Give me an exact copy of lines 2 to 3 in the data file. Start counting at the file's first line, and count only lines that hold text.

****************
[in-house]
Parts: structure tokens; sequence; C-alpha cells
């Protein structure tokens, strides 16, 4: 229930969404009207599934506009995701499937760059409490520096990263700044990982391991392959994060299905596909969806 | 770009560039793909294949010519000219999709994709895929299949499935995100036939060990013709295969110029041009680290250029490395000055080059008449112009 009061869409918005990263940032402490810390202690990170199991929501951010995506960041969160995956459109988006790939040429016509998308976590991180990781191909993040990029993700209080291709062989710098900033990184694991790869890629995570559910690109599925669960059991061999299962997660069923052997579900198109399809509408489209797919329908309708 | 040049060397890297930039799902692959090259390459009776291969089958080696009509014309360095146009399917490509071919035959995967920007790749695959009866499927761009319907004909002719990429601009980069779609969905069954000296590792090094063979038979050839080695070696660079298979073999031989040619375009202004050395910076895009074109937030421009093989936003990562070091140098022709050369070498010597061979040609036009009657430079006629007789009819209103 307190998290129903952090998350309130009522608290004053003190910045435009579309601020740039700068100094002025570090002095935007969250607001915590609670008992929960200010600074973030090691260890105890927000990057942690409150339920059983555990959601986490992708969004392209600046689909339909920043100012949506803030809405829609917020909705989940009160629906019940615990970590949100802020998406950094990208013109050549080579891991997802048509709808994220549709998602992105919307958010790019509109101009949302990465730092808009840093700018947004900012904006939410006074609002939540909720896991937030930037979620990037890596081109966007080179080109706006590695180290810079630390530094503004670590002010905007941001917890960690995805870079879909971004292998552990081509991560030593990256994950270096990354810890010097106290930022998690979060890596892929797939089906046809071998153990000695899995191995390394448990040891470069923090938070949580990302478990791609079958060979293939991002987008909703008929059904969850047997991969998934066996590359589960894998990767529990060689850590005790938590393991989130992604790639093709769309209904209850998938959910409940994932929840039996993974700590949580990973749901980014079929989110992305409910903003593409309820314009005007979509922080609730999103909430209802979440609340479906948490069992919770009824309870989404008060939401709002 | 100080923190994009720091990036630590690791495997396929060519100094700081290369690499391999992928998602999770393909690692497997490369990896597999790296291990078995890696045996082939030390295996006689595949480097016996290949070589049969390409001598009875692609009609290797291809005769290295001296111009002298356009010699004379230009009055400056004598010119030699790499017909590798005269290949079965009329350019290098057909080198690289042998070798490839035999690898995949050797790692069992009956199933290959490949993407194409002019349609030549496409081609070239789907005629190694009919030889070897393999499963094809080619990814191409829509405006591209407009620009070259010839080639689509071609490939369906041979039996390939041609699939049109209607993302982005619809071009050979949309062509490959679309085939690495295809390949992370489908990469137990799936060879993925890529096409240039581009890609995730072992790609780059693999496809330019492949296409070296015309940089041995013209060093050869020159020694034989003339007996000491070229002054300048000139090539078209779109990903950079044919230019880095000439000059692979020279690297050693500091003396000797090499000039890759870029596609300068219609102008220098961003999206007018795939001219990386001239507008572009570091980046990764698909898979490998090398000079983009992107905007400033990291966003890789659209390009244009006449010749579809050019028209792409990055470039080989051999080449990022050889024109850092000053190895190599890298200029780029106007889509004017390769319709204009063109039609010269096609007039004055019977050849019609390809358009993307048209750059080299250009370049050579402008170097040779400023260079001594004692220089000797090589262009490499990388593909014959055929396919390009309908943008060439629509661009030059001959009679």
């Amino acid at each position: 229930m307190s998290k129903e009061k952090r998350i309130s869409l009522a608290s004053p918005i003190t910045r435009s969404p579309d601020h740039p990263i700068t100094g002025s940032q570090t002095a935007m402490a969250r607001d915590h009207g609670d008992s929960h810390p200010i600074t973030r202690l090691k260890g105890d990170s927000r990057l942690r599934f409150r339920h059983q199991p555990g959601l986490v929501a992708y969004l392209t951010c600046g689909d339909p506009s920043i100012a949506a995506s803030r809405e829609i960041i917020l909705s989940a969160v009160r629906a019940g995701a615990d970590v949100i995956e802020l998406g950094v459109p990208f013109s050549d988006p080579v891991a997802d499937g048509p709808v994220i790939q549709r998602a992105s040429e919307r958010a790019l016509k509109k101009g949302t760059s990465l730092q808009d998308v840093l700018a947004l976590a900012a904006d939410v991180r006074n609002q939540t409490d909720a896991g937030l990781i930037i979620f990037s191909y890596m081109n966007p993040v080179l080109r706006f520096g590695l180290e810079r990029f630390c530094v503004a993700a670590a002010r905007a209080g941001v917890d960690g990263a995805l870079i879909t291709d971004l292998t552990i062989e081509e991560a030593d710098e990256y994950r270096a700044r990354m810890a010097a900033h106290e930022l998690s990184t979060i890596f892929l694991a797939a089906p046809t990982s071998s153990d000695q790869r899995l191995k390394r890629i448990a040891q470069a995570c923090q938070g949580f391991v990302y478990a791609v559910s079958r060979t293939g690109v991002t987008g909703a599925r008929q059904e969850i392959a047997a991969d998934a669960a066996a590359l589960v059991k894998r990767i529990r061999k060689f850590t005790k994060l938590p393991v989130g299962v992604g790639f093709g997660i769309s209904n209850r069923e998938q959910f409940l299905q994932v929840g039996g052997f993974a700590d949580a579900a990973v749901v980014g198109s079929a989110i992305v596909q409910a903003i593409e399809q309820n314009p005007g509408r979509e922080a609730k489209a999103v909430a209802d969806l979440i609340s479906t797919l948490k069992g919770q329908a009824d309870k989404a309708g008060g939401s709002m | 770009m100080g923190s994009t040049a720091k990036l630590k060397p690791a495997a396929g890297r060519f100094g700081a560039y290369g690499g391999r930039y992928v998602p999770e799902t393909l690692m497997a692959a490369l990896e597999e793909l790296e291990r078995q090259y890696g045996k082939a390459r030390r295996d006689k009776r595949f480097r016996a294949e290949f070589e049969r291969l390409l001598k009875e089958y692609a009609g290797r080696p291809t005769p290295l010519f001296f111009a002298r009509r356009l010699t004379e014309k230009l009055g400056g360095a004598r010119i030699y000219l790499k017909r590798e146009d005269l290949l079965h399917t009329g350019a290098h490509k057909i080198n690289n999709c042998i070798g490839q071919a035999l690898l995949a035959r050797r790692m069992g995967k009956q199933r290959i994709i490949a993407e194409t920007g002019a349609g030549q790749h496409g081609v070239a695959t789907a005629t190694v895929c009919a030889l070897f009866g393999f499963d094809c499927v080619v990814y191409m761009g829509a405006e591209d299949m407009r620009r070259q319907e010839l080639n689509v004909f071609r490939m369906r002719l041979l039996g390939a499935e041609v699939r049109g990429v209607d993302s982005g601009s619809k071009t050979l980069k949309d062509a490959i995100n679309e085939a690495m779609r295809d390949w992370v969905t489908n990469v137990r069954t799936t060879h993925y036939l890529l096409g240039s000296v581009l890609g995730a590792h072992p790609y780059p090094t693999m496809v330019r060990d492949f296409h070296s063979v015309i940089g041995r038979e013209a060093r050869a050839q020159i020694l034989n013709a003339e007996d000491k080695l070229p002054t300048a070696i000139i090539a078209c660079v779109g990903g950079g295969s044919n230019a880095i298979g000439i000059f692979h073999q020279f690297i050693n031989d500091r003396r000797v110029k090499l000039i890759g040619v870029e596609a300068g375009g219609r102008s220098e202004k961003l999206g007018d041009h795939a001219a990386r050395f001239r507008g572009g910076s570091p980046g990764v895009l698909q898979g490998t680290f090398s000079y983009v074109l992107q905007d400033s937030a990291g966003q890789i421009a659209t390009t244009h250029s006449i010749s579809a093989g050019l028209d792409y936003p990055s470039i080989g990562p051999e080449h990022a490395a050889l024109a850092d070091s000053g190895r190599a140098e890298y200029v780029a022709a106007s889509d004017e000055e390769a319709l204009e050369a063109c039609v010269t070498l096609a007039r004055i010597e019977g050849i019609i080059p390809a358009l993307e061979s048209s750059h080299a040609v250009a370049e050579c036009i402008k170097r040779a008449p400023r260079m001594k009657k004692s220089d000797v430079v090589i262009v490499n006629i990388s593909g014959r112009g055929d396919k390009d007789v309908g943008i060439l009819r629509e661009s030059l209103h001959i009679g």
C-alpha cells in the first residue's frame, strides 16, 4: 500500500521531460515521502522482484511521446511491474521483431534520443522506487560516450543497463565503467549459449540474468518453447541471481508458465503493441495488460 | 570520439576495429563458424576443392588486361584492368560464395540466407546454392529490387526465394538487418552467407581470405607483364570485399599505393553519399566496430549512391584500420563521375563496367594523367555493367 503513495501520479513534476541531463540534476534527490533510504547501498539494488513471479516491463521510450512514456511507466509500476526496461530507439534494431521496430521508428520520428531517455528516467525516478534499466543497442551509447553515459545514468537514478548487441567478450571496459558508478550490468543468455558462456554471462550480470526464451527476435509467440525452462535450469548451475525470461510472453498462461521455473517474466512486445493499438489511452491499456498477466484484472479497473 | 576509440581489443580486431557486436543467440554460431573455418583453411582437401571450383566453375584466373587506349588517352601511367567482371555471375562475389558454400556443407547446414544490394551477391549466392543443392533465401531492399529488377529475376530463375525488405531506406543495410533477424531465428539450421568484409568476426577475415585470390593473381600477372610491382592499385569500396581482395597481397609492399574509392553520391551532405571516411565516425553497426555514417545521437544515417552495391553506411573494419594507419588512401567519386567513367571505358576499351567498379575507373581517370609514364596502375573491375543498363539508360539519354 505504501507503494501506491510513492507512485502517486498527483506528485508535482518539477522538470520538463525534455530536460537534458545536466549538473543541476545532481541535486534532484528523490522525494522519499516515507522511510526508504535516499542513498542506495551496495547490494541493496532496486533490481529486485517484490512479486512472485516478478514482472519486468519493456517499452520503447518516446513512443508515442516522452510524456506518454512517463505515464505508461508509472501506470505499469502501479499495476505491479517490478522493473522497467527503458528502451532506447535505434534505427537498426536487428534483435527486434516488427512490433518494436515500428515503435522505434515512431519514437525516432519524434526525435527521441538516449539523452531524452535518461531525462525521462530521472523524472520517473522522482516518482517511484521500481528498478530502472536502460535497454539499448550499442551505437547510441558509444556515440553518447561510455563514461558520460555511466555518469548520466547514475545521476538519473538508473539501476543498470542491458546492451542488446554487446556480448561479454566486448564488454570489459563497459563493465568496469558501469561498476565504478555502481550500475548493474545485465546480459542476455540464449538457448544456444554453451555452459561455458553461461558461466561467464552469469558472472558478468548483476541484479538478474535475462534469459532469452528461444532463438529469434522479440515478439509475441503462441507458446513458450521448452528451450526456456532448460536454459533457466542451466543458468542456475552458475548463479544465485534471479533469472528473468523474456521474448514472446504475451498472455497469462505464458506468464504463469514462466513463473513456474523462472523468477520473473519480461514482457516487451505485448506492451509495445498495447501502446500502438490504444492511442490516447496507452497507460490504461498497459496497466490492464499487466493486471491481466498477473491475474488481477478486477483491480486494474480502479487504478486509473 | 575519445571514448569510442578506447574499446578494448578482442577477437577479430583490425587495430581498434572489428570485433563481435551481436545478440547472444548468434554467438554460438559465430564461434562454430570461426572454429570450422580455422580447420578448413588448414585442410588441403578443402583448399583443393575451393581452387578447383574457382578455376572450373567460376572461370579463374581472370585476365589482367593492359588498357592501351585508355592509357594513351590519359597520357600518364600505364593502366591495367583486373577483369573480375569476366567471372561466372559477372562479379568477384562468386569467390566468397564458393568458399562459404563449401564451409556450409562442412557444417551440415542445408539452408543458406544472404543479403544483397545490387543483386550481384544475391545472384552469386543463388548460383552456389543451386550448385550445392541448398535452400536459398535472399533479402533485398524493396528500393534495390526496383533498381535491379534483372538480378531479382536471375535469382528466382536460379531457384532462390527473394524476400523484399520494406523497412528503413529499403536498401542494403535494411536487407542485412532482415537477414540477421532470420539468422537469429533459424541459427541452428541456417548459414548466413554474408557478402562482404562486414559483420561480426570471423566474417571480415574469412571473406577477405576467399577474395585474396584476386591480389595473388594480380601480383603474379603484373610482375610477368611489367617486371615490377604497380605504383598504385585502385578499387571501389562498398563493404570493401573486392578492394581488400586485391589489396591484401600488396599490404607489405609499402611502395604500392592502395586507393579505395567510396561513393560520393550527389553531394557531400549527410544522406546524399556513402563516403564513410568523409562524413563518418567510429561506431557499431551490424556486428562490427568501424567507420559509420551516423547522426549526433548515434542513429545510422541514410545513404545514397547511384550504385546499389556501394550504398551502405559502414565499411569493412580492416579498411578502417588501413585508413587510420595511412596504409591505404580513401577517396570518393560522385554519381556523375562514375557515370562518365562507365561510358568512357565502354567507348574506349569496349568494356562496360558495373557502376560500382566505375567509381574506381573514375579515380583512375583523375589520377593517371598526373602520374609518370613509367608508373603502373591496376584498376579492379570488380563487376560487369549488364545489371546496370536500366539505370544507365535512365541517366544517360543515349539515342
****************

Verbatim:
Parts: structure tokens; sequence; C-alpha cells
């Protein structure tokens, strides 16, 4: 229930969404009207599934506009995701499937760059409490520096990263700044990982391991392959994060299905596909969806 | 770009560039793909294949010519000219999709994709895929299949499935995100036939060990013709295969110029041009680290250029490395000055080059008449112009 009061869409918005990263940032402490810390202690990170199991929501951010995506960041969160995956459109988006790939040429016509998308976590991180990781191909993040990029993700209080291709062989710098900033990184694991790869890629995570559910690109599925669960059991061999299962997660069923052997579900198109399809509408489209797919329908309708 | 040049060397890297930039799902692959090259390459009776291969089958080696009509014309360095146009399917490509071919035959995967920007790749695959009866499927761009319907004909002719990429601009980069779609969905069954000296590792090094063979038979050839080695070696660079298979073999031989040619375009202004050395910076895009074109937030421009093989936003990562070091140098022709050369070498010597061979040609036009009657430079006629007789009819209103 307190998290129903952090998350309130009522608290004053003190910045435009579309601020740039700068100094002025570090002095935007969250607001915590609670008992929960200010600074973030090691260890105890927000990057942690409150339920059983555990959601986490992708969004392209600046689909339909920043100012949506803030809405829609917020909705989940009160629906019940615990970590949100802020998406950094990208013109050549080579891991997802048509709808994220549709998602992105919307958010790019509109101009949302990465730092808009840093700018947004900012904006939410006074609002939540909720896991937030930037979620990037890596081109966007080179080109706006590695180290810079630390530094503004670590002010905007941001917890960690995805870079879909971004292998552990081509991560030593990256994950270096990354810890010097106290930022998690979060890596892929797939089906046809071998153990000695899995191995390394448990040891470069923090938070949580990302478990791609079958060979293939991002987008909703008929059904969850047997991969998934066996590359589960894998990767529990060689850590005790938590393991989130992604790639093709769309209904209850998938959910409940994932929840039996993974700590949580990973749901980014079929989110992305409910903003593409309820314009005007979509922080609730999103909430209802979440609340479906948490069992919770009824309870989404008060939401709002 | 100080923190994009720091990036630590690791495997396929060519100094700081290369690499391999992928998602999770393909690692497997490369990896597999790296291990078995890696045996082939030390295996006689595949480097016996290949070589049969390409001598009875692609009609290797291809005769290295001296111009002298356009010699004379230009009055400056004598010119030699790499017909590798005269290949079965009329350019290098057909080198690289042998070798490839035999690898995949050797790692069992009956199933290959490949993407194409002019349609030549496409081609070239789907005629190694009919030889070897393999499963094809080619990814191409829509405006591209407009620009070259010839080639689509071609490939369906041979039996390939041609699939049109209607993302982005619809071009050979949309062509490959679309085939690495295809390949992370489908990469137990799936060879993925890529096409240039581009890609995730072992790609780059693999496809330019492949296409070296015309940089041995013209060093050869020159020694034989003339007996000491070229002054300048000139090539078209779109990903950079044919230019880095000439000059692979020279690297050693500091003396000797090499000039890759870029596609300068219609102008220098961003999206007018795939001219990386001239507008572009570091980046990764698909898979490998090398000079983009992107905007400033990291966003890789659209390009244009006449010749579809050019028209792409990055470039080989051999080449990022050889024109850092000053190895190599890298200029780029106007889509004017390769319709204009063109039609010269096609007039004055019977050849019609390809358009993307048209750059080299250009370049050579402008170097040779400023260079001594004692220089000797090589262009490499990388593909014959055929396919390009309908943008060439629509661009030059001959009679």